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A Little Bit About The Chihuahua

The Chihuahua is know by no other name and has been popular north and south of the Rio Grande for many years. It is the oldest purebred canine native to the North American continent.

The Chihuahua’s origin is filled with tales and extends back to the Toltec civilization of Mexico in the ninth century. Discovery of the earliest Chihuahuas were in the state of Chihuahua, Mexico. Ancestors of the Chihuahua could include a small hairless Chinese dog, which could account for the size reduction of the original Chihuahua. The ancient people in Mexico first developed a prairie dog or gopher, which was mute, longhaired and larger than the present-day Chihuahua.

Tales are many about the uses of this tiny dog in Toltec and later Aztec religious rites. Nearly all Chihuahua fanciers accept one fact: This is that the modern Chihuahua that was discovered in Chihuahua, Mexico, in the mid-1800s stands apart from all other canines. This tiny breed prefers its own kind to all other dogs. The Chihuahua can be sociable with other dogs, but most definitely still is more content when surrounded by other Chihuahuas. Because of this fact it probably is not a good idea to own other pets if you desire to own a Chihuahua. Your household will be better of with multiple Chihuahuas if that is your chosen breed.

The Chihuahua has no claims of ties to royalty and any hunting abilities or heritage. The Chihuahua is known primarily as a wonderful little social able human companion and that is the main purpose of the Chihuahua today and in time past. The Chihuahua is quite content to have no work assigned to it. He fits nicely even in the smallest spaces and is content to spend his days lying in the sun or being pampered by its humans. The Chihuahua makes a perfect pocket pal and can travel with you just about anywhere almost invisible to strangers. The Chihuahua is not a big eater; therefore, food expense for the Chihuahua is quite minimal. He actually requires no kind of special care beyond a warm place to sleep and his treasured humans.

Chihuahua is usually most comfortable with senior adults and other adult families. They do not fit well into homes with preschoolers, toddlers or young adolescents. Preschoolers may try to grab at the Chihuahua, toddlers are likely to step on it or fall over it and young adolescents in their busy rush of a day may injure it.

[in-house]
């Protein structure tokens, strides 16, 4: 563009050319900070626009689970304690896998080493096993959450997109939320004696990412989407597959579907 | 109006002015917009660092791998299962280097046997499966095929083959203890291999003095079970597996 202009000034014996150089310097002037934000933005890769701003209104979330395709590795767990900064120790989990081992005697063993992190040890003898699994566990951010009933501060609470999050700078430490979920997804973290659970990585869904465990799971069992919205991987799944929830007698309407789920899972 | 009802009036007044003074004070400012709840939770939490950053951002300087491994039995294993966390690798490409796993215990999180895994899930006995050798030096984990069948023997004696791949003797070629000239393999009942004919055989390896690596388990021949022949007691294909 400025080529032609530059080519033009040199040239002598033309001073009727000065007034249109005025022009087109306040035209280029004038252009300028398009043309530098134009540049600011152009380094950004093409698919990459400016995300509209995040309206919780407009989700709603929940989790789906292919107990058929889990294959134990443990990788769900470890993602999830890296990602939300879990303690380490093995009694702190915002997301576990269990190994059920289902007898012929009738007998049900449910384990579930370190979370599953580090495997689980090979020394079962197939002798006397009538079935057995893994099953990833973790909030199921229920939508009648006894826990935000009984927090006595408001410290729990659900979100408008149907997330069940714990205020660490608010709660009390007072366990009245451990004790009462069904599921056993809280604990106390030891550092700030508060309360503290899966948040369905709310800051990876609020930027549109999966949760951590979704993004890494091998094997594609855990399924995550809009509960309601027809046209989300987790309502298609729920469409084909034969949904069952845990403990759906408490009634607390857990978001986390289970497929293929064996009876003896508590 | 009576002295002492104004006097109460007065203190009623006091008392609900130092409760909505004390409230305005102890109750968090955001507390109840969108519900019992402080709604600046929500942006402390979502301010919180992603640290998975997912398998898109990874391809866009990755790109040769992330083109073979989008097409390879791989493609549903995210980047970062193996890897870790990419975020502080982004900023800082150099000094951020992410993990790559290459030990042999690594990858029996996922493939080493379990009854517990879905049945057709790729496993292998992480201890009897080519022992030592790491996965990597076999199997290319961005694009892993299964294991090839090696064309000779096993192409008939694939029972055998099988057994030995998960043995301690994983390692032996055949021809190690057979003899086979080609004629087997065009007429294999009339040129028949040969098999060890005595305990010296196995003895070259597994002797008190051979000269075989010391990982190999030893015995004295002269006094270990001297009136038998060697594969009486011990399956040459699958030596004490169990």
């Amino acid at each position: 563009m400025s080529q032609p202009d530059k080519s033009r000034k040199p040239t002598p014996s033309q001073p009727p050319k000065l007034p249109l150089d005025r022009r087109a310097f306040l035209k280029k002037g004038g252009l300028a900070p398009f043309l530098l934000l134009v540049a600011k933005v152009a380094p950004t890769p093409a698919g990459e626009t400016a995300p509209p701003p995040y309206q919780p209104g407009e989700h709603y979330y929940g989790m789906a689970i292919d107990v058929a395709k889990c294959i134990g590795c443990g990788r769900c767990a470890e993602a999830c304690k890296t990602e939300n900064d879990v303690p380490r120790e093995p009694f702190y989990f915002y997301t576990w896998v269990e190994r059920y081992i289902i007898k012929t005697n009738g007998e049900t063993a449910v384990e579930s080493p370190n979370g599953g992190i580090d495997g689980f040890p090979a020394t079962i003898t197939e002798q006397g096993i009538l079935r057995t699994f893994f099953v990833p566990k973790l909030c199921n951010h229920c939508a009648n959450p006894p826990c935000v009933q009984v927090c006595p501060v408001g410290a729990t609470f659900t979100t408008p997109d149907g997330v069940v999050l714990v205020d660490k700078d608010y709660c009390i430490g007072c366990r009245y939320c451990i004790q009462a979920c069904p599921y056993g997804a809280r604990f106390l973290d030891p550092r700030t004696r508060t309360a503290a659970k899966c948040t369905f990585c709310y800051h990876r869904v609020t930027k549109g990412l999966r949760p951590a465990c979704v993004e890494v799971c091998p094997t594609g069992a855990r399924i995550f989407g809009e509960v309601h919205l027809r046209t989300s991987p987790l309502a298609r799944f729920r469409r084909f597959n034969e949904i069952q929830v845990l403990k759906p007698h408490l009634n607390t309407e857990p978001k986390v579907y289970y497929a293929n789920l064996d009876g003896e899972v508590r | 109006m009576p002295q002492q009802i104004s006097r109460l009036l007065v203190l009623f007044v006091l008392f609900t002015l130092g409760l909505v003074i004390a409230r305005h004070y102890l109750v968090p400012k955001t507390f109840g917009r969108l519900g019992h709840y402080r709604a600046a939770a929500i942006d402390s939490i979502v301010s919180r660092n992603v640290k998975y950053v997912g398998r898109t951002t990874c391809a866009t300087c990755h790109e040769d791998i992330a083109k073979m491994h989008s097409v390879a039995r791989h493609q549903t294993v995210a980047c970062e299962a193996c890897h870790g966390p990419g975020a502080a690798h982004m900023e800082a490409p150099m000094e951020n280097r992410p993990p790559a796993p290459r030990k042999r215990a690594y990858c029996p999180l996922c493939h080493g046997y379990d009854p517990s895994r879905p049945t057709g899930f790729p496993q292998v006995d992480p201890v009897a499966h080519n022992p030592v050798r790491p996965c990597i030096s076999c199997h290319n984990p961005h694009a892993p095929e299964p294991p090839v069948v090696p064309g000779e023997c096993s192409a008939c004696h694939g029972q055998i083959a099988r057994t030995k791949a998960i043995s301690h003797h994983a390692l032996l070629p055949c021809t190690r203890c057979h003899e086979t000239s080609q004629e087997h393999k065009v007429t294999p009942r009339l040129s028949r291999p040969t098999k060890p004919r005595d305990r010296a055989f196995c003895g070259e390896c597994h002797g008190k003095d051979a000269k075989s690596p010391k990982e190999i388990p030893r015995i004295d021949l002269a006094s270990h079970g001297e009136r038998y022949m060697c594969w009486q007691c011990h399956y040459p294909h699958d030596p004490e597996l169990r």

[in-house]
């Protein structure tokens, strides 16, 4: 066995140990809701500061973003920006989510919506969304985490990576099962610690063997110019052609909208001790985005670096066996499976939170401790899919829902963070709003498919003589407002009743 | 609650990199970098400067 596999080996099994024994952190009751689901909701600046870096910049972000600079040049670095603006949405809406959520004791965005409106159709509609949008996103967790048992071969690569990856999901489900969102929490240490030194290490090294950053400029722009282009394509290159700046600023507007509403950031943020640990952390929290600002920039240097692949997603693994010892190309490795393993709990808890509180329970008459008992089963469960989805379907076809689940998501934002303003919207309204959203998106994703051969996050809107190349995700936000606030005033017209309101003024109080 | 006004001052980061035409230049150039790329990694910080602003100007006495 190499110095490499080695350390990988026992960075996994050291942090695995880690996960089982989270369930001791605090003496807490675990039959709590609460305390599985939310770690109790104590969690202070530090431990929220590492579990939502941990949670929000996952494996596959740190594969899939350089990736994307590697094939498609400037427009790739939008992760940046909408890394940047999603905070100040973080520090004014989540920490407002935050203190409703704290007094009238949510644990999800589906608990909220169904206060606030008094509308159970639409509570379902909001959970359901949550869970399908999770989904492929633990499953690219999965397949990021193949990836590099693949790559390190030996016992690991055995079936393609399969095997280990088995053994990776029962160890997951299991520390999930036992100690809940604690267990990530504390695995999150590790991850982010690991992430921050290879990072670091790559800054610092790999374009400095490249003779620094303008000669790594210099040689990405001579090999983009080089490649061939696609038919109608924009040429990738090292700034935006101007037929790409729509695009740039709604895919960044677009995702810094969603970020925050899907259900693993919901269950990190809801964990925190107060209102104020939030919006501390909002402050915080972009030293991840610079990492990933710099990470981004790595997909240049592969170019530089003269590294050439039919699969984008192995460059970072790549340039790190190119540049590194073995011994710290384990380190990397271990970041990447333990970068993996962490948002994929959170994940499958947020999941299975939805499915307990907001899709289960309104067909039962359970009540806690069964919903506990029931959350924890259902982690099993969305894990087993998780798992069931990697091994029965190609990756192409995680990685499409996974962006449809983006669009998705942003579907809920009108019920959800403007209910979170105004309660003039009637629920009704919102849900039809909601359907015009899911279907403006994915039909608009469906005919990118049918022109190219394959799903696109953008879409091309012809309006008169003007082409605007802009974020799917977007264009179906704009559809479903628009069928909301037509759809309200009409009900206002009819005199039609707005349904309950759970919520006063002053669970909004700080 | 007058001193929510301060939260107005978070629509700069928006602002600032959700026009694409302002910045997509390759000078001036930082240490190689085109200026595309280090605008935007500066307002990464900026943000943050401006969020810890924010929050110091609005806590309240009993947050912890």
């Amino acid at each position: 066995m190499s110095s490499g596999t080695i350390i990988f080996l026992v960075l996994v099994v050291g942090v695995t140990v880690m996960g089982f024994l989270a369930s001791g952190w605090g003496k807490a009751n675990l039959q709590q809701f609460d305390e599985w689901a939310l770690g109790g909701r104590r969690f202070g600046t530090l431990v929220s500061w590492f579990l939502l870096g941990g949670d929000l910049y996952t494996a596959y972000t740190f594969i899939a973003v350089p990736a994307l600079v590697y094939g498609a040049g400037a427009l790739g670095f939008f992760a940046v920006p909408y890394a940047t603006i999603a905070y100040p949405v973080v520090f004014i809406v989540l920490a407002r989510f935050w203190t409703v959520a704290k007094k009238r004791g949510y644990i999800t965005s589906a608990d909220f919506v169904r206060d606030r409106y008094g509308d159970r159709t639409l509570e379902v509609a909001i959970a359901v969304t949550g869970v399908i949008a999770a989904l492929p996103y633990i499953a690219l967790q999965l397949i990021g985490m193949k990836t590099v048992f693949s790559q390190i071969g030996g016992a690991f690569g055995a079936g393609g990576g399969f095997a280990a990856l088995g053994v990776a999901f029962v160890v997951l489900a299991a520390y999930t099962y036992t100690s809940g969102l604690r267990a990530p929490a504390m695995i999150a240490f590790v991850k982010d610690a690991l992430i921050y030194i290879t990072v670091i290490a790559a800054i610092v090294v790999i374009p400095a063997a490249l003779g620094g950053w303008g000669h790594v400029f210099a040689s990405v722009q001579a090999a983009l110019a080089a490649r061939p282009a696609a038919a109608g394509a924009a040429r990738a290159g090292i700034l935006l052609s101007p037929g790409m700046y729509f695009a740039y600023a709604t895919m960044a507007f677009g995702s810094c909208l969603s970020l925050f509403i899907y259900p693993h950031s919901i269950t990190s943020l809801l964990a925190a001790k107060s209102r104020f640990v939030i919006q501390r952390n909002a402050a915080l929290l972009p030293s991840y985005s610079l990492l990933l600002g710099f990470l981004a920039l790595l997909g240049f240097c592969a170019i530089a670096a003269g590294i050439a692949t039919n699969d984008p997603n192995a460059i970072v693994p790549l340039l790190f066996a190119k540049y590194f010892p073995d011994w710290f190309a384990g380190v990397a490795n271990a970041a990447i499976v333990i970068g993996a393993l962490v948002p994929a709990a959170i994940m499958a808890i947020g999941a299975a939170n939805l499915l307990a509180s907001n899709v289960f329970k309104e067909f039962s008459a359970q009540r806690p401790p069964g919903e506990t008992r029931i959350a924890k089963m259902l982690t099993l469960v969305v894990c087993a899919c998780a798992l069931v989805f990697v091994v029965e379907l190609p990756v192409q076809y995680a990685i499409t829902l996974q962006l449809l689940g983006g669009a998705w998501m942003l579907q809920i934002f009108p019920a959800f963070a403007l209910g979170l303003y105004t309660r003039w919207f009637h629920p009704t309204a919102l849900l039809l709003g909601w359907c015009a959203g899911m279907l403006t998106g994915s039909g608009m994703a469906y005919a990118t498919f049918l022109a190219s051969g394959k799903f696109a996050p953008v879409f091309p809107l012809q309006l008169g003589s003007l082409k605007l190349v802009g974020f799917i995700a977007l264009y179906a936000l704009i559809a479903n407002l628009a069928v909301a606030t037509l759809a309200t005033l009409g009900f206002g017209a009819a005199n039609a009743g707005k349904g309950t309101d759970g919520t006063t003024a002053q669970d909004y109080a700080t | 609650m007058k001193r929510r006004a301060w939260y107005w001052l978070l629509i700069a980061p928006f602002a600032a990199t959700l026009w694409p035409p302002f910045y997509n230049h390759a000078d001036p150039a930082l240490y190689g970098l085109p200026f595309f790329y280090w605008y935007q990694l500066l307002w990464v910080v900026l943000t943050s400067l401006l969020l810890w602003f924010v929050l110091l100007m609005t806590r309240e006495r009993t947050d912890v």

The Chihuahua will usually claim ownership of one family member with whom it bonds tightly. He is brave, loyal, affectionate and intelligent that can be highly sensitive and stubborn. He does not do well walking on a leash and being taken for long walks. It is just easier to pick up the Chihuahua and carry him on your walk rather than have him in a collar and on a leash. They are mostly house companions and adornments. Some are able to learn tricks and may even enjoy performing for guests.


The Chihuahua has no height standard but usually stands about 5 inches tall and weighs no more than 6 pounds. Its skull is described as an apple dome shape, with or without a spot spot. Its muzzle is short and pointed. The Chihuahua is shown in smooth- and longhaired varieties. The smooth variety’s coat should be soft, glossy and close. The longhaired variety coat has a soft texture withor without waves or curls, its ears are edged with fringes, and its tail, feet, legs and neck are well feathered. Colors are any color or combination of colrs, solid, marked, or splashed.


You will need a cushioned bristle brush and a medium-toothed comb for both the smooth coat and long haired varieties. The long haired Chihuahua is easy to maintain with weekly brushing. The short haired coat also benefits from weekly brushings. You can use a chamois cloth to bring the coat up to a shine in the short haired Chihuhua.

Connie Limon
08 Dec 2006